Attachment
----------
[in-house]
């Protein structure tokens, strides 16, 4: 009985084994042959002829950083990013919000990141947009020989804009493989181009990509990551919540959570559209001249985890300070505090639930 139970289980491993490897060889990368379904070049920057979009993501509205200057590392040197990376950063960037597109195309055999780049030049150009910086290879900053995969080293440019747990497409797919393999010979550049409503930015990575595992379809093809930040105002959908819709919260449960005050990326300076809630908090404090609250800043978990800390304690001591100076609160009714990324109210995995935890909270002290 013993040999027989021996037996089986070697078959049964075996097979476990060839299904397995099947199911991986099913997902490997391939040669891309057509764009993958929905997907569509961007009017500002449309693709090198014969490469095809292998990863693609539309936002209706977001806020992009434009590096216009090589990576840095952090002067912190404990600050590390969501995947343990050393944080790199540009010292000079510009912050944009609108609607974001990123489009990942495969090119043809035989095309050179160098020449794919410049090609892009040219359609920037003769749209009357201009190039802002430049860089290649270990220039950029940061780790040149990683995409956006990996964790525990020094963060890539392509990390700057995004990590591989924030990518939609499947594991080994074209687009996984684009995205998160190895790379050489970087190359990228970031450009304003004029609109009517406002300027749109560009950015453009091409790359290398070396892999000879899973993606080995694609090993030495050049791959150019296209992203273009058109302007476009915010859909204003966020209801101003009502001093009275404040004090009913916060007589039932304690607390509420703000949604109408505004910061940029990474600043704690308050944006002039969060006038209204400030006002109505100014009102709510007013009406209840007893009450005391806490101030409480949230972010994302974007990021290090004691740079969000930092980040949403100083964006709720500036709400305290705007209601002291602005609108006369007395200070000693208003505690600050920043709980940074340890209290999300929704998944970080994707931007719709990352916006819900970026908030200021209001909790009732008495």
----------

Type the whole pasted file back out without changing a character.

[in-house]
């Protein structure tokens, strides 16, 4: 009985084994042959002829950083990013919000990141947009020989804009493989181009990509990551919540959570559209001249985890300070505090639930 139970289980491993490897060889990368379904070049920057979009993501509205200057590392040197990376950063960037597109195309055999780049030049150009910086290879900053995969080293440019747990497409797919393999010979550049409503930015990575595992379809093809930040105002959908819709919260449960005050990326300076809630908090404090609250800043978990800390304690001591100076609160009714990324109210995995935890909270002290 013993040999027989021996037996089986070697078959049964075996097979476990060839299904397995099947199911991986099913997902490997391939040669891309057509764009993958929905997907569509961007009017500002449309693709090198014969490469095809292998990863693609539309936002209706977001806020992009434009590096216009090589990576840095952090002067912190404990600050590390969501995947343990050393944080790199540009010292000079510009912050944009609108609607974001990123489009990942495969090119043809035989095309050179160098020449794919410049090609892009040219359609920037003769749209009357201009190039802002430049860089290649270990220039950029940061780790040149990683995409956006990996964790525990020094963060890539392509990390700057995004990590591989924030990518939609499947594991080994074209687009996984684009995205998160190895790379050489970087190359990228970031450009304003004029609109009517406002300027749109560009950015453009091409790359290398070396892999000879899973993606080995694609090993030495050049791959150019296209992203273009058109302007476009915010859909204003966020209801101003009502001093009275404040004090009913916060007589039932304690607390509420703000949604109408505004910061940029990474600043704690308050944006002039969060006038209204400030006002109505100014009102709510007013009406209840007893009450005391806490101030409480949230972010994302974007990021290090004691740079969000930092980040949403100083964006709720500036709400305290705007209601002291602005609108006369007395200070000693208003505690600050920043709980940074340890209290999300929704998944970080994707931007719709990352916006819900970026908030200021209001909790009732008495």